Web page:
New chief of staff for Blue House
Lee, 68, is a former diplomat currently serving as the director of the National Intelligence Service (NIS). Park nominated Lee Byong-ho, former deputy director of the Agency for National Security Planning, the predecessor of the NIS, to succeed Lee to head the spy agency.
More appointments to complete Park’s reorganization of the government were also announced. Park named Kim Sung-woo, a veteran journalist from the Seoul Broadcasting System who was serving as her special advisor for social and cultural affairs, as her new senior secretary for public affairs.
She also named three lawmakers of the ruling Saenuri Party as special political advisors.
Friday’s appointments completed a reorganization of the Blue House that started earlier this month as Park started her third year in office. On Feb. 23, Park restructured her secretariat, replaced three senior secretaries and introduced a group of special advisors following criticism that she is isolated and out of touch with public sentiment.
At the time Park did not replace her heavily criticized Chief of Staff Kim Ki-choon, although she hinted at her intention to do so during a New Year’s news conference on Jan. 12. Although Kim submitted his resignation on Feb. 17, she left the chief of staff post vacant for 10 days.
“Lee Byung-kee is known for his expertise in international relations and inter-Korean relations,” said Blue House spokesman Min Kyung-wook, pointing to his multi-decade career in the public service. Lee passed the foreign service exam in 1974 and worked in various posts in the government. He served as senior secretary of protocol in the Roh Tae-woo Blue House from 1990 till 1993.
A native of Seoul, Lee studied international relations at Seoul National University. He also served as deputy director of the Agency for National Security Planning from 1996 till 1998.
It appeared that the president has chosen another close associate to lead the Blue House rather than finding a fresh face, as many urged. Lee’s ties with Park go back years, as did his predecessor’s.
After working as deputy head of the spy agency under the Kim Young-sam government, Lee became a visiting professor at Keio University in Japan and then a special advisor of political affairs for Lee Hoi-chang during his presidential campaign in 2002. In 2004, Lee became an associate of Park, who was then serving as chairwoman of the Grand National Party, the predecessor of the Saenuri Party, and supported her presidential ambitions.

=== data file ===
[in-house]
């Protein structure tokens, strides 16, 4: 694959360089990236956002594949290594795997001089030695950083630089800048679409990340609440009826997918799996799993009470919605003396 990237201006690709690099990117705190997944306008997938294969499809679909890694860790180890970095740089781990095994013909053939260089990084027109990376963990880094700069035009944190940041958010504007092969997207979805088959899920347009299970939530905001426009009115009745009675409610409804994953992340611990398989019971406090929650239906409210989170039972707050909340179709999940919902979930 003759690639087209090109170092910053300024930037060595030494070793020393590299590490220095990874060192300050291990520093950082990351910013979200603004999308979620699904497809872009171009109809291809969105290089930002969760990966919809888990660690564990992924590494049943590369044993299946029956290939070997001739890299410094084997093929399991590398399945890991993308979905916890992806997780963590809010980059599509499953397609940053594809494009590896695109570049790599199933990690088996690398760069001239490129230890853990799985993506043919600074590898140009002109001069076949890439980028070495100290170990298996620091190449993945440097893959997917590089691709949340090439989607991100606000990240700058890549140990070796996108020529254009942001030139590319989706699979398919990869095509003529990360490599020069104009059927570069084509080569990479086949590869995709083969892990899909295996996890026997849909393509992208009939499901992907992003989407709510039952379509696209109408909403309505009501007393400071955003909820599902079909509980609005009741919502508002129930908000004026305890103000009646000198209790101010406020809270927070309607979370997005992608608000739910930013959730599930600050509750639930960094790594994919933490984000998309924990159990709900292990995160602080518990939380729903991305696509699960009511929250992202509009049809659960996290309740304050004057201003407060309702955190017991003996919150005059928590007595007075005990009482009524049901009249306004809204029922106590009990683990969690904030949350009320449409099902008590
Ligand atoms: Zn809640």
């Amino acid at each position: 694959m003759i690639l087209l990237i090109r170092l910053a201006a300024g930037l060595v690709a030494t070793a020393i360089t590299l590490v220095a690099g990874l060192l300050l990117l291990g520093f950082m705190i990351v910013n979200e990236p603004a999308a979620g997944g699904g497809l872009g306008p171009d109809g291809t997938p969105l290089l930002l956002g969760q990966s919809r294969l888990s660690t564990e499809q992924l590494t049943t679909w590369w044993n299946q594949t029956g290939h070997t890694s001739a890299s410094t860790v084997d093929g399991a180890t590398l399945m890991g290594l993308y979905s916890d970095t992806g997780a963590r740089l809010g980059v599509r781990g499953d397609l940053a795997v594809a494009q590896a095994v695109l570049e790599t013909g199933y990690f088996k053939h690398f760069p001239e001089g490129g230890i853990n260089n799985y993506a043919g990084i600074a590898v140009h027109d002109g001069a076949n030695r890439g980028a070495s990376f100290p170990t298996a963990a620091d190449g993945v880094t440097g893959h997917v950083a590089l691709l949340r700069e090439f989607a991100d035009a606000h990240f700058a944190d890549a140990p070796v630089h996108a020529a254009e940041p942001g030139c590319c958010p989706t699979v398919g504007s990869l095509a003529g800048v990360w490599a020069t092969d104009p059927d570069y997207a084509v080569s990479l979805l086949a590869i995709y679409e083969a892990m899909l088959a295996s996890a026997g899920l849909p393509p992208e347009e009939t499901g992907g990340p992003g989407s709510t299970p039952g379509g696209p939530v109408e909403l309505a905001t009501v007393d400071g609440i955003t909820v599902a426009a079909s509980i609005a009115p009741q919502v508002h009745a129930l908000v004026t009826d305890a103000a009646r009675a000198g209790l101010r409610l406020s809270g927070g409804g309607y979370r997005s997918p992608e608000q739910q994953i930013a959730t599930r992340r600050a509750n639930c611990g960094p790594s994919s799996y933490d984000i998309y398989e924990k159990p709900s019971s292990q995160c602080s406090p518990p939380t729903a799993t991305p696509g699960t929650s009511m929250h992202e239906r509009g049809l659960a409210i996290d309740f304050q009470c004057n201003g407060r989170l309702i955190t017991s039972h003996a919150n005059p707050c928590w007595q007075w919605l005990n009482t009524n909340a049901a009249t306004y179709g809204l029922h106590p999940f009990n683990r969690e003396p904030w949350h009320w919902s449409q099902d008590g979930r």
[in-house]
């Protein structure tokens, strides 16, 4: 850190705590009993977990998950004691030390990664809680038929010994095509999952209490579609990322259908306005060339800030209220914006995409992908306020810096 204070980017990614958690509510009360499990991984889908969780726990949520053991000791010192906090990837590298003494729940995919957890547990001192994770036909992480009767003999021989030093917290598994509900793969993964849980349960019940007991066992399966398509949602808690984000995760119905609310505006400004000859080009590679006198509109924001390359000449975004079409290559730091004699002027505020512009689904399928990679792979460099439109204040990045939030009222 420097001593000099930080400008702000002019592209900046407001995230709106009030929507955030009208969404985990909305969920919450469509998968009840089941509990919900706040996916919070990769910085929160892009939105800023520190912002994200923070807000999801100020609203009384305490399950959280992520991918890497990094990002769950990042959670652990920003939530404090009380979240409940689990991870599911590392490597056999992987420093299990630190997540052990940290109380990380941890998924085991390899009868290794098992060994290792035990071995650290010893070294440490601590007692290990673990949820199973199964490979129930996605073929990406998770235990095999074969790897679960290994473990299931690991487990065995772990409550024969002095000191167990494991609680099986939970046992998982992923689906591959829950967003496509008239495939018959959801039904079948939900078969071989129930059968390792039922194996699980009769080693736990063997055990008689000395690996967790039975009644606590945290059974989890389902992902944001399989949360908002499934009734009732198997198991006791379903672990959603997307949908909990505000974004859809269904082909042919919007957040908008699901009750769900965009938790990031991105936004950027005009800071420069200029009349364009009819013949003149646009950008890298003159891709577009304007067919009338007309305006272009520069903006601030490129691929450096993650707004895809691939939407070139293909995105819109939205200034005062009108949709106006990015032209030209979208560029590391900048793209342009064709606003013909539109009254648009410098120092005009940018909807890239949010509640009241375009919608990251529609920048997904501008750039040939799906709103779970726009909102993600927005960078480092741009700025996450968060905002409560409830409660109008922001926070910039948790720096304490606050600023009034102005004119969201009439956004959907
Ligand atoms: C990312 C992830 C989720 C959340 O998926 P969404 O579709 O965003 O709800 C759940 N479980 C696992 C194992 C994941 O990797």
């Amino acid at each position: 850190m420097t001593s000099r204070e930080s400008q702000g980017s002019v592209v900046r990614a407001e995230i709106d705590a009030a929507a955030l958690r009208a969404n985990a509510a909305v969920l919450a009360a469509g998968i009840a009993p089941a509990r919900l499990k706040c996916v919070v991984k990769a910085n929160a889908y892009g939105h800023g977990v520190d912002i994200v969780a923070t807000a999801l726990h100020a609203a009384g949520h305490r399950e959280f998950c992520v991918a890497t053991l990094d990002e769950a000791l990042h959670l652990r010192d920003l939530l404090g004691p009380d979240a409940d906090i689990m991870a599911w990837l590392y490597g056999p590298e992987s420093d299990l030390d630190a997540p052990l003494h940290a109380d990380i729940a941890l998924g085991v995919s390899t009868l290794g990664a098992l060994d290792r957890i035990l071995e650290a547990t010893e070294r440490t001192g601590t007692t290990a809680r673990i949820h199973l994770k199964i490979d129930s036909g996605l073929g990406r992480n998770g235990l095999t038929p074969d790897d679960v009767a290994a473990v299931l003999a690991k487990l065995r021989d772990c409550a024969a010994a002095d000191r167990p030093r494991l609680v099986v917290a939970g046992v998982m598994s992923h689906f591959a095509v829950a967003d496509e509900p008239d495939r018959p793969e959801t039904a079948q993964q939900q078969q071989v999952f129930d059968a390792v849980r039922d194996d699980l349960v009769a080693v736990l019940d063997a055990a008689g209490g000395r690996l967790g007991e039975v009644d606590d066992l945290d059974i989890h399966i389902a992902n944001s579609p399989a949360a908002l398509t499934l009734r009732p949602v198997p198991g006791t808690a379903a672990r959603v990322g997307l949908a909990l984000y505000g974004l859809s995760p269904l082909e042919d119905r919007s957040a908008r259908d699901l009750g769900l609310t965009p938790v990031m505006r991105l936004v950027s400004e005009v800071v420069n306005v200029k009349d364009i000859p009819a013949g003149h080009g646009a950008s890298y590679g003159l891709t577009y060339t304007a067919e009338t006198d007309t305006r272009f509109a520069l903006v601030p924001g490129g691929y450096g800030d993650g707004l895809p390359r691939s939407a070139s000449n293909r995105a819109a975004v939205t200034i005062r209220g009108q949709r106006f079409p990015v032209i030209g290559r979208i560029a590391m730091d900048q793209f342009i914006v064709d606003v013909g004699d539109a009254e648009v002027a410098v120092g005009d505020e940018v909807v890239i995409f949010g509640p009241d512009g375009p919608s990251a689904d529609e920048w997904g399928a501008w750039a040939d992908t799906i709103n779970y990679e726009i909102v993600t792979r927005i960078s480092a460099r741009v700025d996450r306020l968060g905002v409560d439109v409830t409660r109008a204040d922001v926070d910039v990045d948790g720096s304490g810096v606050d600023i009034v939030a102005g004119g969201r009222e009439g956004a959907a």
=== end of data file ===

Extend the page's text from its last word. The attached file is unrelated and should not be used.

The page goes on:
During the party’s presidential primary 2007, Lee advised Park on foreign, security and political affairs as the deputy chief of her campaign. While Park failed to win the candidacy at the time, Lee remained as her supporter and contributed to her victory in the 2012 presidential election while serving as the advisor to the Saenuri Party’s think tank Youido Institute.
During her presidency, Park recruited him to key posts. From 2013 till 2014, Lee served as ambassador to Japan. In July 2014, Park appointed him as head of the NIS.
Lee Byong-ho, a 75-year-old professor at the University of Ulsan, was nominated as the new head of the NIS. He served in key posts in the spy agency for 26 years, and Park decided to appoint him for his expertise and experience, Blue House spokesman Min said.
“He also has insight into international relations as he served as a minister at the Korean Embassy in the United States and ambassador to Malaysia,” Min said.
“He is a man of integrity and strong patriotism and has earned deep trust from members of the intelligence agency. He is the best candidate to head the NIS.”
While Lee Byung-kee will immediately start work as presidential chief of staff, Lee Byong-ho needs to go through a confirmation hearing at the National Assembly.
Political observers said the nomination amounted to an internal promotion because Lee Byong-ho is not a politician and he is a veteran of the intelligence community.
Park appointed three Saenuri lawmakers - Representatives Joo Ho-young, Kim Jae-won and Yoon Sang-hyun - as special political advisors and former lawmaker Kim Kyung-jae as a special advisor for public affairs.
While the ruling party praised Park’s latest appointments, particularly the choice of Lee Byung-kee as the new chief of staff, the main opposition party condemned the decision.
“Lee has good understanding of the president and the Blue house and it was putting the right man in the right place,” said Rep. Kwon Eun-hee, spokeswoman of the Saenuri Party. “We expect him to manage the presidential office with stability rather than reigning over the staffers.”
Kwon also said Park’s decision to name three incumbent lawmakers as special advisors showed a determination to improve communication with the National Assembly.
The main opposition New Politics Alliance for Democracy (NPAD) decried the appointments as “unprecedentedly wrong” and “disappointing.”
“Naming the head of an intelligence agency, who works in the shadows, to serve as the chief of staff of the Blue House, the center of state affairs, is just unprecedentedly wrong,” said Rep. Kim Yung-rok, senior spokesman of the party. “It’s a rejection of the people’s demand for a change in the direction of state affairs through reform. The appointment was like a revolving door.”
“It was a matter of recruiting a reformist or relying on a comfortable confidant,” said Rep. Park Wan-ju, another NPAD spokesman. “But the president decided to use the NIS head as her chief of staff, going against the people’s wish for better communication and reform. This is extremely disappointing.”
BY SER MYO-JA [email@example.com]